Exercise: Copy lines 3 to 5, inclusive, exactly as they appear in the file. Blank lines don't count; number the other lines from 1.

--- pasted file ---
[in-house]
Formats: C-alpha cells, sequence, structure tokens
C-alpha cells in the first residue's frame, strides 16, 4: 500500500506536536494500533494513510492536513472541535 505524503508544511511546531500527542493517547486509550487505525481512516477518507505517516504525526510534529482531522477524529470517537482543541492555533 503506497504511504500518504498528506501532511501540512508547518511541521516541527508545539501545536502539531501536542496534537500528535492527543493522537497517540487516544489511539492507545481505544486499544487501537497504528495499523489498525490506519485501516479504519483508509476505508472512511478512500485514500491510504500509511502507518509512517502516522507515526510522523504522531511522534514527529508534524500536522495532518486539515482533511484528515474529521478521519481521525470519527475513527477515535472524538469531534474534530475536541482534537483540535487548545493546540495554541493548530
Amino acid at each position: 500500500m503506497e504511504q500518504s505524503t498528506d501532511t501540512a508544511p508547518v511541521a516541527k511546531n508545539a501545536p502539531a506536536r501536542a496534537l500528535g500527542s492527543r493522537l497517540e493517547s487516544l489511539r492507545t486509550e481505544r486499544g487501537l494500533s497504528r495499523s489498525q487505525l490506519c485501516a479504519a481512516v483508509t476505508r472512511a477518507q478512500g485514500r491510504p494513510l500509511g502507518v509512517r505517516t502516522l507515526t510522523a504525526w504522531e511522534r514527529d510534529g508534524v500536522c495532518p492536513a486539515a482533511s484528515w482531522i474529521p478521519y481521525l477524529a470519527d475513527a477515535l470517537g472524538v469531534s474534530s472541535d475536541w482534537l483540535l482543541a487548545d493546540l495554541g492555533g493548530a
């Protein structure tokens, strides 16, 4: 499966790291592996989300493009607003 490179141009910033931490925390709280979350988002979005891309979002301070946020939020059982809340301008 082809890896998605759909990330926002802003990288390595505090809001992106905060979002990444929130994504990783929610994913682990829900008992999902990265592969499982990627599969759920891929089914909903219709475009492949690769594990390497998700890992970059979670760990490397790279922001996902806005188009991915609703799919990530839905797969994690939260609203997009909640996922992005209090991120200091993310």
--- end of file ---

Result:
C-alpha cells in the first residue's frame, strides 16, 4: 500500500506536536494500533494513510492536513472541535 505524503508544511511546531500527542493517547486509550487505525481512516477518507505517516504525526510534529482531522477524529470517537482543541492555533 503506497504511504500518504498528506501532511501540512508547518511541521516541527508545539501545536502539531501536542496534537500528535492527543493522537497517540487516544489511539492507545481505544486499544487501537497504528495499523489498525490506519485501516479504519483508509476505508472512511478512500485514500491510504500509511502507518509512517502516522507515526510522523504522531511522534514527529508534524500536522495532518486539515482533511484528515474529521478521519481521525470519527475513527477515535472524538469531534474534530475536541482534537483540535487548545493546540495554541493548530
Amino acid at each position: 500500500m503506497e504511504q500518504s505524503t498528506d501532511t501540512a508544511p508547518v511541521a516541527k511546531n508545539a501545536p502539531a506536536r501536542a496534537l500528535g500527542s492527543r493522537l497517540e493517547s487516544l489511539r492507545t486509550e481505544r486499544g487501537l494500533s497504528r495499523s489498525q487505525l490506519c485501516a479504519a481512516v483508509t476505508r472512511a477518507q478512500g485514500r491510504p494513510l500509511g502507518v509512517r505517516t502516522l507515526t510522523a504525526w504522531e511522534r514527529d510534529g508534524v500536522c495532518p492536513a486539515a482533511s484528515w482531522i474529521p478521519y481521525l477524529a470519527d475513527a477515535l470517537g472524538v469531534s474534530s472541535d475536541w482534537l483540535l482543541a487548545d493546540l495554541g492555533g493548530a
């Protein structure tokens, strides 16, 4: 499966790291592996989300493009607003 490179141009910033931490925390709280979350988002979005891309979002301070946020939020059982809340301008 082809890896998605759909990330926002802003990288390595505090809001992106905060979002990444929130994504990783929610994913682990829900008992999902990265592969499982990627599969759920891929089914909903219709475009492949690769594990390497998700890992970059979670760990490397790279922001996902806005188009991915609703799919990530839905797969994690939260609203997009909640996922992005209090991120200091993310």